• Network: Netflix
  • Series Premiere Date: Nov 16, 2018

Generally favorable reviews - based on 13 Critics

Critic score distribution:
  1. Positive: 7 out of 13
  2. Negative: 1 out of 13

Critic Reviews

  1. TV Guide Magazine
    Reviewed by: Matt Roush
    Nov 8, 2018
    Lorre achieves a deeply personal best in this lovingly crafted, wise and wisecrackingly bittersweet bromance between a legendary acting coach (Michael Douglas) and his powerful Hollywood agent (Alan Arkin). [12-25 Nov 2018, p.10]
  2. Reviewed by: Mark A. Perigard
    Nov 12, 2018
    You can see all the jokes coming because they crawl down the road and wave their little hands before arriving. ... But in the hands of such masters, especially Arkin, who proves to be a thoroughly grumpy treasure, familiarity can be delightful.
  3. Reviewed by: Jana Monji
    Nov 13, 2018
    The three episodes screened deftly balance the melancholy and humor of two old chums dealing with old age and their daughters in a less gimmicky updated version of Neil Simon's "Odd Couple" or a less grumpy version of that other, later Jack Lemmon and Walter Matthau pairing. Seeing these two Oscar-winning actors play off each other is like an acting workshop in itself.
  4. Reviewed by: Alan Sepinwall
    Nov 13, 2018
    At advanced ages (Douglas is 74, Arkin a decade older), they are delivering some of the best work of their long and distinguished careers, by leaning into the embarrassment and angst of still being around after all this time. It’s a show about old pros, made by old pros. Their bodies may not work like they used to, but their performances sure do.
  5. Reviewed by: Melanie McFarland
    Nov 12, 2018
    The series pairs Michael Douglas with Alan Arkin, perhaps the finest streaming comedy team-up since, well, matching Jane Fonda with Lily Tomlin. As acting coach Sandy Kominsky, Douglas easily slides into the role of a man whose tried his best to make a career out of his craft.
  6. Reviewed by: Dan Fienberg
    Nov 6, 2018
    This eight-episode comedy takes some of what works best about Mom into a single-camera format, finding a way to laugh both at and with its main characters while still letting them retain most of their dignity. ... Arkin's performance is his best since Little Miss Sunshine and perhaps some time before that, one perfectly timed droll deadpan after another. And with wry incredulity, Douglas plays entirely different, complementary notes.
  7. Reviewed by: Matthew Gilbert
    Sep 21, 2018
    This look at the friendship between two older men--beautifully played by Michael Douglas and Alan Arkin--is authentic enough to appeal to the rest of us.
  8. Reviewed by: Mark Dawidziak
    Nov 12, 2018
    There is no shortage of chuckles along the way, but the hit-and-miss nature of the writing keeps the series from staying on track as it heads for moments both humorous and poignant.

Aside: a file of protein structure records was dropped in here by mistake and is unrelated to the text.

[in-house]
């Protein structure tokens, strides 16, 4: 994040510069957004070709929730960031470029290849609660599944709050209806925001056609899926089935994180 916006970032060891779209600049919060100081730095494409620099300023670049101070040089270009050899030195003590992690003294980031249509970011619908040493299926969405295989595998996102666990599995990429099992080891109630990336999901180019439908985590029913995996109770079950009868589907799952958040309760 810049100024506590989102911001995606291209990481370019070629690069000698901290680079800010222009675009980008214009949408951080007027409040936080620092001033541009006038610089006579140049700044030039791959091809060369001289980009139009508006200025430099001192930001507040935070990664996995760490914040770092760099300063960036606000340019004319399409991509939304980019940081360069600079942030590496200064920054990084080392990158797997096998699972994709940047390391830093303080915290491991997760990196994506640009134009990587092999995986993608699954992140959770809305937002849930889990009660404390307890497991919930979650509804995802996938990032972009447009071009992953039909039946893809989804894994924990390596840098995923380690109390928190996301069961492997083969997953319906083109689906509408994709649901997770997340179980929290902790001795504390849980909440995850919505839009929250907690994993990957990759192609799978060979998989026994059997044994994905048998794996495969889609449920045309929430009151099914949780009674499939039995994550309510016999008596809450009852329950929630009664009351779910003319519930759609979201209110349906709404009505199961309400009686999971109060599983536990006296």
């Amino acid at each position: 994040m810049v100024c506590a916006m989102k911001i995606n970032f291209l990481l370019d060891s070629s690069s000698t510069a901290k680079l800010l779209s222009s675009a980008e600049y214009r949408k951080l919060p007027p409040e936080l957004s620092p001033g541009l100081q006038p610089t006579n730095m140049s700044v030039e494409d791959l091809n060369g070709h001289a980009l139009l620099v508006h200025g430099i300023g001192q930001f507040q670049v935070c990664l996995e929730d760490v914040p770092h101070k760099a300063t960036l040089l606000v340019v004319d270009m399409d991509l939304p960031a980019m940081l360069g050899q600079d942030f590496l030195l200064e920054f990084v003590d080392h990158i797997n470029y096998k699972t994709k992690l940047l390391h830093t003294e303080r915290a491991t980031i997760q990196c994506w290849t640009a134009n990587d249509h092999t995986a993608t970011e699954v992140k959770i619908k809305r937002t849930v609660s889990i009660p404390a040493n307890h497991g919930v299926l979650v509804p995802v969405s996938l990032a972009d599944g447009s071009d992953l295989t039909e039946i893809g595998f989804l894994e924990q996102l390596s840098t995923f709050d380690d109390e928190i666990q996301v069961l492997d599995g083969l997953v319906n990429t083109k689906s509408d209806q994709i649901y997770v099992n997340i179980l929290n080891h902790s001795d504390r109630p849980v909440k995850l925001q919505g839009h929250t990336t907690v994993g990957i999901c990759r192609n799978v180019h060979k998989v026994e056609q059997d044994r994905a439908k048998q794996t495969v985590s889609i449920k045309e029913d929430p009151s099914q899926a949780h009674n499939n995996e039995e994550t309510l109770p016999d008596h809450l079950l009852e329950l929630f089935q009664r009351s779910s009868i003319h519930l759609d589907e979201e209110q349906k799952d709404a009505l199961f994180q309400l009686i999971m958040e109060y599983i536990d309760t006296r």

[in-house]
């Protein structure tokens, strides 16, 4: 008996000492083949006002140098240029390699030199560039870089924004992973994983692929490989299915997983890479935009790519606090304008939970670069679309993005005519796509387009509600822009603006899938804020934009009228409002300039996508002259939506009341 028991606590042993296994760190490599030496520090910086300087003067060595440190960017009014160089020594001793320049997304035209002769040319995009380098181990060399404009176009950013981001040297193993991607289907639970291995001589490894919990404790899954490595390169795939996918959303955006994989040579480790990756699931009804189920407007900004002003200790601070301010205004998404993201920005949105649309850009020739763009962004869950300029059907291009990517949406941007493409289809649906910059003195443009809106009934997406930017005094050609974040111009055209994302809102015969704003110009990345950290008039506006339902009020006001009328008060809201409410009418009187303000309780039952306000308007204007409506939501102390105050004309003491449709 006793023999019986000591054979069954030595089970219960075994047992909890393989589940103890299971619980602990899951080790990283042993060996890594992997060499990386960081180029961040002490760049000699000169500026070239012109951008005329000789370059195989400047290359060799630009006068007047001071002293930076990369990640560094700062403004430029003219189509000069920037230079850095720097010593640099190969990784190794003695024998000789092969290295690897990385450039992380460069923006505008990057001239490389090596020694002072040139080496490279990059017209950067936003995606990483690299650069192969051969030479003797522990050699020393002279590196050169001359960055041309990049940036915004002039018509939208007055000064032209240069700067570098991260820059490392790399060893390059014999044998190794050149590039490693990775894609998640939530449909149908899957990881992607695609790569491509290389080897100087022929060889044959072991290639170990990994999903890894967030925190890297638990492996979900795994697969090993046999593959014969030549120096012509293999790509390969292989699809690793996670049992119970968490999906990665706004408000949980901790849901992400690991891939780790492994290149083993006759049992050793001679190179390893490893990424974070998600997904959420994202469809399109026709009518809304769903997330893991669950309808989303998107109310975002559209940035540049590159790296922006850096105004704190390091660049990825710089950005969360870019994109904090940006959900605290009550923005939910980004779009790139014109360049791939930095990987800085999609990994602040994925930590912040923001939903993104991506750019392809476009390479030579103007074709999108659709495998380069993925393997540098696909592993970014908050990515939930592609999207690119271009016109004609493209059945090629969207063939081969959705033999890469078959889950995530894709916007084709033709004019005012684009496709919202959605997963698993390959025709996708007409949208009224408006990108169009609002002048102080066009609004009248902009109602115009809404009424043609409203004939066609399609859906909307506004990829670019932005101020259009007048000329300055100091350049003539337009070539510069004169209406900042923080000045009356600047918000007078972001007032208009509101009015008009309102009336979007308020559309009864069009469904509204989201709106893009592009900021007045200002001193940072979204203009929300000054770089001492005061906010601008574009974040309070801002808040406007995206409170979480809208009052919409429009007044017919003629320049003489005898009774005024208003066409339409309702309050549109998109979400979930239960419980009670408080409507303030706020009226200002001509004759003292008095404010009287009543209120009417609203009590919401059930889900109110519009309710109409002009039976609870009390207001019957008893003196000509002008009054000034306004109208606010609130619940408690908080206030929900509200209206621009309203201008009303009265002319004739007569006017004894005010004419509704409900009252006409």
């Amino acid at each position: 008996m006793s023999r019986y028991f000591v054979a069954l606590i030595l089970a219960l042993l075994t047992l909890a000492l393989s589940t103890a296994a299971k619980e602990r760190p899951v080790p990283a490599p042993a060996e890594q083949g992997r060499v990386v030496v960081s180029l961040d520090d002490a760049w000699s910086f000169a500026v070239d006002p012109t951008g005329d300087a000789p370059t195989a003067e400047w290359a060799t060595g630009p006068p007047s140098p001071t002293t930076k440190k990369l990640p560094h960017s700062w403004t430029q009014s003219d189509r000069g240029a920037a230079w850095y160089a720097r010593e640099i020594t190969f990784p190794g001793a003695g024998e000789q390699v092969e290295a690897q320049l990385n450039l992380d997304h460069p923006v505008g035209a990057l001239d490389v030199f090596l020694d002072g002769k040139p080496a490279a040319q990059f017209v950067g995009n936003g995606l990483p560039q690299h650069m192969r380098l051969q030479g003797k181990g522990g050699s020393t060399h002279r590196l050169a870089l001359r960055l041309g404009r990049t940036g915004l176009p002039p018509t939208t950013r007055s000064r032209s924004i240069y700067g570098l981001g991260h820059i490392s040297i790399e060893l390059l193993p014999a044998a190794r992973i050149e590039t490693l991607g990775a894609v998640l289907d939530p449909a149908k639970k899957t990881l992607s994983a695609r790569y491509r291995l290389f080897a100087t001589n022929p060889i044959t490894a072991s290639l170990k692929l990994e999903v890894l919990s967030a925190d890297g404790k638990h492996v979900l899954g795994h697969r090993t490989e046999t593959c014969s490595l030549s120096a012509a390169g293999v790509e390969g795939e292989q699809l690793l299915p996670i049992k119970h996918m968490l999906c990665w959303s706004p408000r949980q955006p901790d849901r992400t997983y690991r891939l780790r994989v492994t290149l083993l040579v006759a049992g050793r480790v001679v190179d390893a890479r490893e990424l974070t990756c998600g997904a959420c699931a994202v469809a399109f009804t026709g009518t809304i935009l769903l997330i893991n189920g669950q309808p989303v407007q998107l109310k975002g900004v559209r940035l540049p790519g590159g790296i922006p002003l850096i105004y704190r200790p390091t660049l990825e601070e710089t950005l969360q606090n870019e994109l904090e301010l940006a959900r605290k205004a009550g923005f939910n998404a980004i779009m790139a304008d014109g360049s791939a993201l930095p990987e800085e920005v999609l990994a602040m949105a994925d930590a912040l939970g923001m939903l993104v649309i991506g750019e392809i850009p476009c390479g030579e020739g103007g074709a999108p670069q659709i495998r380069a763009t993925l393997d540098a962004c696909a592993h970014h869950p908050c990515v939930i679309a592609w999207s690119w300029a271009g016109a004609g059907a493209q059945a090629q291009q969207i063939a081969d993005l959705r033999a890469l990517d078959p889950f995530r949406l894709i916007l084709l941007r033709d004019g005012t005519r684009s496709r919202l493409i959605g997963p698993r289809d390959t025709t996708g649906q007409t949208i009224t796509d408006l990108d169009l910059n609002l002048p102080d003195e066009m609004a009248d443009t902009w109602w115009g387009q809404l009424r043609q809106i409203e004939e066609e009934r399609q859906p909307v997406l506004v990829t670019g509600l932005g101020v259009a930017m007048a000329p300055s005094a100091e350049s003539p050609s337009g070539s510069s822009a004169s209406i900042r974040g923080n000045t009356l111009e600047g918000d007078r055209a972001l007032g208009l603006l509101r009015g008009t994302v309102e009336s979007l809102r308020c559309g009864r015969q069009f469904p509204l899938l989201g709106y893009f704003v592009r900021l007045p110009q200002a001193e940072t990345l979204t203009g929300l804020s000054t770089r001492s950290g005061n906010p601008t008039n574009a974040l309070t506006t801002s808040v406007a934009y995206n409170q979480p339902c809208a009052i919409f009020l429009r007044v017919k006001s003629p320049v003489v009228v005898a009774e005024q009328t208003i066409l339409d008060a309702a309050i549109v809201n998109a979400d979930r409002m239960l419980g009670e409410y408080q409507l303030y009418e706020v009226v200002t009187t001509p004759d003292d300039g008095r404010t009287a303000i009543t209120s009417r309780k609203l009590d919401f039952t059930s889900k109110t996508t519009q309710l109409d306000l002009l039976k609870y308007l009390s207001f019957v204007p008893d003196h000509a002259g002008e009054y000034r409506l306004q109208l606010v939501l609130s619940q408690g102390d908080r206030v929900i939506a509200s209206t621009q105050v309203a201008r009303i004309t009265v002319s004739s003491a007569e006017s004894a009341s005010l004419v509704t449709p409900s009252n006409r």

9. Reviewed by: Mike Hale
    Nov 14, 2018
    The Kominsky Method isn’t a disaster; it has a certain warm-bath appeal, if you don’t mind a thick foam of prostate jokes. But it is adrift in a bland netherworld between Lorre’s precision-tooled, laugh-a-minute network comedies and the quieter aesthetic of the alt-sitcom, lacking the strengths of either.
  10. 50
    While Douglas and Arkin are playing messy, intelligent, believably flawed human beings, they live in a world mostly populated by dumb, goofy stereotypes for whom they exhibit either dehumanizing objectivity or outright disdain. All of Sandy’s students are idiots, except for an older woman named Lisa (Nancy Travis), whom he wants to date.
  11. Reviewed by: Ben Travers
    Nov 5, 2018
    Both Douglas and Arkin are acting in their comfort zones--Douglas is a smarmy, scarf-wearing charmer, and Arkin is a lovable grump--but the latter pushes himself further than the former. ... Ultimately, it’s Lorre who doesn’t take full advantage of his stars.
  12. Reviewed by: Daniel D'Addario
    Nov 5, 2018
    Douglas, as congenitally likable as ever, brings charisma but little more to Kominsky, written less as a role than as a series of defense mechanisms and gripes. ... It’s not much fun to watch a curmudgeon be curmudgeonly without someone or something powerful enough to cut through the attitude. Arkin, given grief and not just grievances to play, comes as close as anyone, but he’s outmatched by Douglas’ angry anomie.
  13. Reviewed by: Michael Haigis
    Nov 12, 2018
    While the humor in The Kominsky Method is antiquated, its greatest transgression is simply being unimaginative and boring, which is indicative of the show’s lack of a clear perspective.

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